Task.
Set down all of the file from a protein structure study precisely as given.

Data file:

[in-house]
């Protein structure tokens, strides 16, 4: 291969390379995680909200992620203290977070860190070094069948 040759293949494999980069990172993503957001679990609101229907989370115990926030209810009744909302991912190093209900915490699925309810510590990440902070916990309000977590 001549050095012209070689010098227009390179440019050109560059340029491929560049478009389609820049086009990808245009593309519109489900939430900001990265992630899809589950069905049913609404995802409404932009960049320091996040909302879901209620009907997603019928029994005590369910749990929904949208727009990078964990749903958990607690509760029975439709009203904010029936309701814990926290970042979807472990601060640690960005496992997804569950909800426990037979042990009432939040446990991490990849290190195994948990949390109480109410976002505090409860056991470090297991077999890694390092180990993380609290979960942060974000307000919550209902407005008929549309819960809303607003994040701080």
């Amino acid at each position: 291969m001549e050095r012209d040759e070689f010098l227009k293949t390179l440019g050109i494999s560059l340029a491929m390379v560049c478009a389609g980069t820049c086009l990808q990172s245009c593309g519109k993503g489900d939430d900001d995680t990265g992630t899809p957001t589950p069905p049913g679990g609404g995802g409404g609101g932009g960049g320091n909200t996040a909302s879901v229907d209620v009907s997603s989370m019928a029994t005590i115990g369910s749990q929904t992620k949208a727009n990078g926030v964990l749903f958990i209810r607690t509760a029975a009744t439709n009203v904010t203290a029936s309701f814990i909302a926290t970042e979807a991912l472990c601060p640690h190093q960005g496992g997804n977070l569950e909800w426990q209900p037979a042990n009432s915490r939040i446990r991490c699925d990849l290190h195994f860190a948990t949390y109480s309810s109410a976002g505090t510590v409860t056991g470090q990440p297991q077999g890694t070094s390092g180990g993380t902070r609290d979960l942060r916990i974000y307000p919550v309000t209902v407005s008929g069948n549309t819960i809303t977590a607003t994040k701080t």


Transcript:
[in-house]
């Protein structure tokens, strides 16, 4: 291969390379995680909200992620203290977070860190070094069948 040759293949494999980069990172993503957001679990609101229907989370115990926030209810009744909302991912190093209900915490699925309810510590990440902070916990309000977590 001549050095012209070689010098227009390179440019050109560059340029491929560049478009389609820049086009990808245009593309519109489900939430900001990265992630899809589950069905049913609404995802409404932009960049320091996040909302879901209620009907997603019928029994005590369910749990929904949208727009990078964990749903958990607690509760029975439709009203904010029936309701814990926290970042979807472990601060640690960005496992997804569950909800426990037979042990009432939040446990991490990849290190195994948990949390109480109410976002505090409860056991470090297991077999890694390092180990993380609290979960942060974000307000919550209902407005008929549309819960809303607003994040701080």
């Amino acid at each position: 291969m001549e050095r012209d040759e070689f010098l227009k293949t390179l440019g050109i494999s560059l340029a491929m390379v560049c478009a389609g980069t820049c086009l990808q990172s245009c593309g519109k993503g489900d939430d900001d995680t990265g992630t899809p957001t589950p069905p049913g679990g609404g995802g409404g609101g932009g960049g320091n909200t996040a909302s879901v229907d209620v009907s997603s989370m019928a029994t005590i115990g369910s749990q929904t992620k949208a727009n990078g926030v964990l749903f958990i209810r607690t509760a029975a009744t439709n009203v904010t203290a029936s309701f814990i909302a926290t970042e979807a991912l472990c601060p640690h190093q960005g496992g997804n977070l569950e909800w426990q209900p037979a042990n009432s915490r939040i446990r991490c699925d990849l290190h195994f860190a948990t949390y109480s309810s109410a976002g505090t510590v409860t056991g470090q990440p297991q077999g890694t070094s390092g180990g993380t902070r609290d979960l942060r916990i974000y307000p919550v309000t209902v407005s008929g069948n549309t819960i809303t977590a607003t994040k701080t």